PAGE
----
Belle Étoile

(after Paul Louis Rossi)

One more time
I’ve let myself drift
Through the network of darkened streets
Once more the boat has left harbour
And I’ve forgotten oars and compassMysterious
Women, or statues,
Stone façades or plaster faces
You steal my nights from me
You mix your blood with mine, in spite of me

Nothing welcomes me nothing
In the solitude where I wander
Not a single opening door
And the fluttering of handkerchiefs can’t hold me
The current is too strong, the rudder’s broken

Let it go give up
Don’t stretch out a hand to the drowned man
I’ll roll like a pebble to the sea
And don’t go grieving over him he has
His eternity of recollection innocence and forgetfulness

In the bitter strictness of the night
The stars are extinguished after so many glances
It’s between two waves that the voyage ends
The lighthouses winking to each other on the coast
I’m lit up suddenly like phosphorescence, glowing algae

by John Kinsella and Alan Jenkins

Booking for our exciting poetry writing/visual art workshop with Tamar Yoseloff closes tomorrow (Thursday) at 5pm! Just a couple of places remain, so move fast if you would like to join us! Visit the Poetry Centre page for more details.

We invite all our Weekly Poem subscribers to join us at the awards evening for our International Poetry Competition on Friday 25 November at Oxford Brookes from 6-8pm. The event will feature readings from our judge, Daljit Nagra, and the winning and shortlisted poets. To attend, please e-mail by 11 November with details of how many places you require. We hope to see you there!   

‘Belle Étoile’ is copyright © John Kinsella and Alan Jenkins, 2015. It is reprinted from Marine (Enitharmon Press, 2015) by permission of Enitharmon Press

Notes from Enitharmon Press:

This remarkable collaboration had its origins when John Kinsella and Alan Jenkins, two very different poets who had long admired and enjoyed each other’s work, discovered by chance that the new poems they were working on shared a preoccupation with the sea. Marine brings together those poems and others written since, all dealing with the sea in its many moods and weathers, with people’s relationship to and exploitation of their marine environment, from the Indian Ocean to the shores of the Atlantic; the two poets’ highly distinctive voices, while drawing on a dazzling variety of forms and sources, complementing each other in a powerful counterpoint. Read more about the book on the Enitharmon website.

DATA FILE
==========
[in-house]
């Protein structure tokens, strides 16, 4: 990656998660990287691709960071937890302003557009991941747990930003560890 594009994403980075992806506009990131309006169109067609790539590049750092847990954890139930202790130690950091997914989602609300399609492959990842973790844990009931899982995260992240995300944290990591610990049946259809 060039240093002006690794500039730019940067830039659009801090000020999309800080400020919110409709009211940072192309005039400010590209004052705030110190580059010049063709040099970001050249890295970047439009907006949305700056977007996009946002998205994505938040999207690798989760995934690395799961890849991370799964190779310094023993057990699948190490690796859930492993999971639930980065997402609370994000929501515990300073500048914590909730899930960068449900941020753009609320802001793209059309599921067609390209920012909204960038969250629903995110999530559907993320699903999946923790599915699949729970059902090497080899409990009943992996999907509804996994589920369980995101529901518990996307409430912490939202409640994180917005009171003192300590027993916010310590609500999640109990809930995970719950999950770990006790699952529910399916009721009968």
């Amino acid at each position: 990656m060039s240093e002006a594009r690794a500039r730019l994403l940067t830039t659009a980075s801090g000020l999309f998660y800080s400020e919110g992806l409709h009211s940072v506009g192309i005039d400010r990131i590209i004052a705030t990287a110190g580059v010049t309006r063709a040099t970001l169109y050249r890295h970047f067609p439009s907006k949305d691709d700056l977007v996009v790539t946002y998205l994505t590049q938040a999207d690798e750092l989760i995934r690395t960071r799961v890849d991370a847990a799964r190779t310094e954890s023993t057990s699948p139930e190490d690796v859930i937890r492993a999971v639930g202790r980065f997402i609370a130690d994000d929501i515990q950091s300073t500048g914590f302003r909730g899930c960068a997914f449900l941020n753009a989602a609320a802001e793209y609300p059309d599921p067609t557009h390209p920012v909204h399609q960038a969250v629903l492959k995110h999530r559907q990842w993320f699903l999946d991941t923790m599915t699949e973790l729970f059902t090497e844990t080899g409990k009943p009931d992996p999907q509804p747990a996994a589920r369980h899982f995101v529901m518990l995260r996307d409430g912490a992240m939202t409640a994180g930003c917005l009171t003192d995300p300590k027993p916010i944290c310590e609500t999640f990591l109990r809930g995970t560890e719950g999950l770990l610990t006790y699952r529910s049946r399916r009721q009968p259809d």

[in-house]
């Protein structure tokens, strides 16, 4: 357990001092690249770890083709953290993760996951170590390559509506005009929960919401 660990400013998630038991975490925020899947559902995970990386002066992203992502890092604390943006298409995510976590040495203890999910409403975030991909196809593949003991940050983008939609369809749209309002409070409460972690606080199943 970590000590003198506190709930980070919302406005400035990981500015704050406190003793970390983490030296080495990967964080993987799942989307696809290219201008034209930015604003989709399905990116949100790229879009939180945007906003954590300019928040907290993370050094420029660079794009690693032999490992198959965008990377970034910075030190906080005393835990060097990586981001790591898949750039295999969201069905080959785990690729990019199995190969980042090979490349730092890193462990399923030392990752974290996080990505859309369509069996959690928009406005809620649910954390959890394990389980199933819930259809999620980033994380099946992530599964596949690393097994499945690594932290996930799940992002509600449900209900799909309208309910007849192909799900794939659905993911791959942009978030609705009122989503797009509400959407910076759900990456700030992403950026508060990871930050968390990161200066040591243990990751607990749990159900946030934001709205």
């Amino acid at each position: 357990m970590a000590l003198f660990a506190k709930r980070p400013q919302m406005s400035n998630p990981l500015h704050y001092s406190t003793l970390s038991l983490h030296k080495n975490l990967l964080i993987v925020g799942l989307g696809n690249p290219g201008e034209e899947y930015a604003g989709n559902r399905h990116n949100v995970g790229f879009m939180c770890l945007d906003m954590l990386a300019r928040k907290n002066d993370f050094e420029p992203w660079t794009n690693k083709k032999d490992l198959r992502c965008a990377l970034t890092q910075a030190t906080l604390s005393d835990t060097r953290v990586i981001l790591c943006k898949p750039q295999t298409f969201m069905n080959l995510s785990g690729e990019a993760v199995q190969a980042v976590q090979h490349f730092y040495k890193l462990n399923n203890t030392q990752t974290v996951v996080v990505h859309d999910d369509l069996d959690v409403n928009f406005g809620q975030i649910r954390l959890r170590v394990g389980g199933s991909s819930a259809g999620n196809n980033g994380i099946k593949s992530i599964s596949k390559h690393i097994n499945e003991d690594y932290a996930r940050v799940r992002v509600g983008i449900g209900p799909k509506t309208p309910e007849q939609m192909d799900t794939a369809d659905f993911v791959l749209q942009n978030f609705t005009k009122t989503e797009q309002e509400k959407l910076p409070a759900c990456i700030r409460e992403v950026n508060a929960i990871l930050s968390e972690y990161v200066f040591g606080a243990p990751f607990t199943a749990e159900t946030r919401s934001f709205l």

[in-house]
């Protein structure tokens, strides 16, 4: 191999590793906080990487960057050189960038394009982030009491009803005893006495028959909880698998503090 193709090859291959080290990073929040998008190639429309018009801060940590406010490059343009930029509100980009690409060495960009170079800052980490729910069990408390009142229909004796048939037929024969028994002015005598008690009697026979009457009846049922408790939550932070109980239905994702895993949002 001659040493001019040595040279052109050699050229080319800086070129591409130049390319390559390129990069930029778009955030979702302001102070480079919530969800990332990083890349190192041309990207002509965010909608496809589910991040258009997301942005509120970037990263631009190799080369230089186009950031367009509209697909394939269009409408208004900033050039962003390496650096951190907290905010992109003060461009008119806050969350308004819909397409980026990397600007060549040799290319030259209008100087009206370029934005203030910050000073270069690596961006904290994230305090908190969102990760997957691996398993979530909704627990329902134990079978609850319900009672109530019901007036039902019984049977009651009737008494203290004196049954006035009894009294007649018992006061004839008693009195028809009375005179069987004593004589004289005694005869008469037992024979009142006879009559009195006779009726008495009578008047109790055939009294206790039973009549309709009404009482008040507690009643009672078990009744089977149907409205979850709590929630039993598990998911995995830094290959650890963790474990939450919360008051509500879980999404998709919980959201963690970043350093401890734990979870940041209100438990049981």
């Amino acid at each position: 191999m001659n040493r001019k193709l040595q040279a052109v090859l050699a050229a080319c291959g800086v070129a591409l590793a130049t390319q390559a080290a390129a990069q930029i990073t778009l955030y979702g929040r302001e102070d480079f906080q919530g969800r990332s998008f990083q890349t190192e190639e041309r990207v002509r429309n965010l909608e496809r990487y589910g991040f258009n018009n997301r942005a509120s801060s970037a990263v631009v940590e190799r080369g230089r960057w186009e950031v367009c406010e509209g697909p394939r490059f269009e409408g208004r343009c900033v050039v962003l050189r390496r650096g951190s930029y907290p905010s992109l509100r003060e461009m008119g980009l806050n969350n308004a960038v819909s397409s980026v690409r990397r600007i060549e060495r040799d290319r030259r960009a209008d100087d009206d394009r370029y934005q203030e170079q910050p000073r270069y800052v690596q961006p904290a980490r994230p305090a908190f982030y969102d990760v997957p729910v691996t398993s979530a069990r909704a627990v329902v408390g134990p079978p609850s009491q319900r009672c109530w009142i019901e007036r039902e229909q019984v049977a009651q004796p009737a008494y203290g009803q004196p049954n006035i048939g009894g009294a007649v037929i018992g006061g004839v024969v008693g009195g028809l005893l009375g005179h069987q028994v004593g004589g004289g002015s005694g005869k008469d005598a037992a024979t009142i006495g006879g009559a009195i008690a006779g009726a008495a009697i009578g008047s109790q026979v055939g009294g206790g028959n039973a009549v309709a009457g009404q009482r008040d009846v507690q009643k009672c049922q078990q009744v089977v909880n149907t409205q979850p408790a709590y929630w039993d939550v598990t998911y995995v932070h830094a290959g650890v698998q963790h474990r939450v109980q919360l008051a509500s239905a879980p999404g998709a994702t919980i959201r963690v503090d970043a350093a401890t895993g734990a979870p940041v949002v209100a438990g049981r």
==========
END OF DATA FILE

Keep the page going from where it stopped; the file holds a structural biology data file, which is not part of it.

Alan Jenkins’s volumes of poetry include Harm, which won the Forward Prize for Best Collection in 1994, A Shorter Life (2005), Drunken Boats (2008), and Revenants (2013). He is Deputy Editor and Poetry Editor of the Times Literary Supplement. He is a Fellow of the RSL. Learn more about Alan Jenkins’s work from his page on the British Council website

John Kinsella’s recent works of poetry include Armour (Picador, 2011) and Jam Tree Gully (WW Norton, 2012). Picador published Sack in November, 2014. He is editor and the author of anthologies, works of criticism, fiction and poetry. He is an Extraordinary Fellow of Churchill College, Cambridge University. You can find out more about John Kinsella’s work from his website.

‘William Blake dreamed up the original Enitharmon as one of his inspiriting, good, female daemons, and his own spirit as a poet-artist, printer-publisher still lives in the press which bears the name of his creation. Enitharmon is a rare and wonderful phenomenon, a press where books are shaped into artefacts of lovely handiwork as well as communicators of words and worlds. The writers and the artists published here over the last forty-five years represent a truly historic gathering of individuals with an original vision and an original voice, but the energy is not retrospective: it is growing and new ideas enrich the list year by year. Like an ecologist who manages to restock the meadows with a nearly vanished species of wild flower or brings a rare pair of birds back to found a colony, this publisher has dedicatedly and brilliantly made a success of that sharply endangered species, the independent press.’ (Marina Warner.)